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6 Minutes Read

Will HIV Medicines Cause Changes To Your Fat And Stomach? 

Treatment for HIV has long been associated with several fat changes in the body. Older treatments for HIV would primarily cause fat loss. On the other hand, newer treatments have been excessively associated with unexplained fat gain in HIV patients.

Lipodystrophy is the umbrella term used to describe all the fat changes caused by anti-HIV medications. Lipoatrophy, or fat loss, and lipohypertrophy, or fat gain, have been associated with using HIV medications. Fat loss in the face and buttocks and fat accumulation in the belly and back are common manifestations. Although the exact cause is unknown, multiple theories attempt to explain this phenomenon. Generally, HIV-positive people actively taking antiretroviral therapy are far more likely to gain weight than HIV-negative people of the same age and gender.

Although many drugs employed regularly in HIV treatment have been associated with fat changes, especially weight gain, the exact reason is still unknown in HIV-positive patients. Extensive research is still being carried out to determine what causes massive unexplained weight gain in patients who are started on HIV treatment.


As mentioned before, lipodystrophies are common in patients who start HIV treatment. Many studies have linked older generations and the newer generations, albeit less frequently, with fat gain in HIV patients.

Research in patients receiving treatment from the Kaiser Permanente Healthcare System in the United States reveals that HIV patients on antiretroviral treatment gain weight thrice as fast as HIV-negative people of the same age group. The findings presented at the 23rd International AIDS Conference compared the average BMI of HIV patients on treatment and their HIV-negative counterparts before and after the initiation of treatment. After 12 years of observation, it was concluded that HIV patients receiving treatment for their infection gained weight three times as much as the rate for HIV-negative participants.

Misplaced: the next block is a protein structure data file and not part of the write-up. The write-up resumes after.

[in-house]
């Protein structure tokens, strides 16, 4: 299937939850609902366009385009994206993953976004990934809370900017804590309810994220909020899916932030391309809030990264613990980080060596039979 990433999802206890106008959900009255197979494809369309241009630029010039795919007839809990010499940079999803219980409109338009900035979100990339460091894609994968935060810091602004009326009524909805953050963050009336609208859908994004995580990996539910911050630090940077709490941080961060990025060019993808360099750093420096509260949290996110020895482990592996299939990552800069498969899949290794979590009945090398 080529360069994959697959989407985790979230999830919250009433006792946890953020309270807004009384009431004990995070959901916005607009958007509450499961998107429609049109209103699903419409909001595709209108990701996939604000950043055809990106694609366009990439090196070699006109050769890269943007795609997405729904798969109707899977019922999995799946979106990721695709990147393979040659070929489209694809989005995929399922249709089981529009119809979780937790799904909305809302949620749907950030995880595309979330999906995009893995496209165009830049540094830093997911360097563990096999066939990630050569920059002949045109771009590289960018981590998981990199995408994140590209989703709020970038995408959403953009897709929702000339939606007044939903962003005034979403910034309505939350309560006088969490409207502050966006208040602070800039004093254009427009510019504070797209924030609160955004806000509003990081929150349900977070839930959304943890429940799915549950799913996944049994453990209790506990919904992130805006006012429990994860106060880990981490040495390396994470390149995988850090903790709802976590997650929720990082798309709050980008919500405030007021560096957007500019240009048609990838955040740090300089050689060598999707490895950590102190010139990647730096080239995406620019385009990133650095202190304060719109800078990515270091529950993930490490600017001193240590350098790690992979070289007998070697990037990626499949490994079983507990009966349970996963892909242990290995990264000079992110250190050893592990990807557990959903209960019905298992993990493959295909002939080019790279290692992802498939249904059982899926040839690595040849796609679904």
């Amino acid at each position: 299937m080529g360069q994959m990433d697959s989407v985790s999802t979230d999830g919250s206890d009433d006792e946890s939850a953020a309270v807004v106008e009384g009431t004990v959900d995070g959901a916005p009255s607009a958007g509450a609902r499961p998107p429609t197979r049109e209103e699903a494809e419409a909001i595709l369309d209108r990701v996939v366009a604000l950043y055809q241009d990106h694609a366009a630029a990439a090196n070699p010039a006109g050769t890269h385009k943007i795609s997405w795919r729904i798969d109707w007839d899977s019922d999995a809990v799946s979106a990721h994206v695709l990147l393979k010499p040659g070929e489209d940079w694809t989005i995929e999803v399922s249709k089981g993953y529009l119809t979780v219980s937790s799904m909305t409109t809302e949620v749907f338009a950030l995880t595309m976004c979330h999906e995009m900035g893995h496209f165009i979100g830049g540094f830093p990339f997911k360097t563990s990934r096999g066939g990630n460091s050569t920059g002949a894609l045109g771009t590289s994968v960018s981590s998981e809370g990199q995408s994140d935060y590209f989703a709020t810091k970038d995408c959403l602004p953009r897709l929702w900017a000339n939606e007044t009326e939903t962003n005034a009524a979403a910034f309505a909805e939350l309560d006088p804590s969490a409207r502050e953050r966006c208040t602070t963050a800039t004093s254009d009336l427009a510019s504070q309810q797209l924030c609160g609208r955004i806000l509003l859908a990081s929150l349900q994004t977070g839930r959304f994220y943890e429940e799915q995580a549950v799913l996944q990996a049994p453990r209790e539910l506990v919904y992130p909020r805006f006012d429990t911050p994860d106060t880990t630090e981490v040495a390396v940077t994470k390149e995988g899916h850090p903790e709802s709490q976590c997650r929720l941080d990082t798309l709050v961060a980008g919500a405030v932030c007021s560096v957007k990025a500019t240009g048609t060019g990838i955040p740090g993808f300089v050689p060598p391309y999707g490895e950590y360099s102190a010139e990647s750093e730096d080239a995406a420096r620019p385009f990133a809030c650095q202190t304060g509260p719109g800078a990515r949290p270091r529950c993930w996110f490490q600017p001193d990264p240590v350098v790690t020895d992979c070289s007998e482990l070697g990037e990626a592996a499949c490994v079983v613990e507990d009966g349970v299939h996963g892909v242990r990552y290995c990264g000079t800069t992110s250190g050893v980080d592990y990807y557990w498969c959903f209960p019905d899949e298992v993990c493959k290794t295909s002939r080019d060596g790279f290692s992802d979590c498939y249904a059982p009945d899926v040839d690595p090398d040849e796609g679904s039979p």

Another study by John Koethe, MD, at the Vanderbilt University Medical Center in Nashville, observed that 22% of the patients receiving treatment progressed from having a normal BMI to being overweight in three years. Another 18% of the patients went from being overweight to being obese in the same period.

Lipodystrophies, including both fat accumulation and fat loss, are commonly seen in HIV patients. These patients often have regressed cheeks with deep smile lines and increased belly and hump fat. However, the fat gain associated with HIV treatment seems to follow a more linear pattern of deposition. It was observed that fat gain in patients who received HIV treatment was more generalized with an increase in both visceral and subcutaneous fat. Some patients even experienced a gain in lean muscle mass.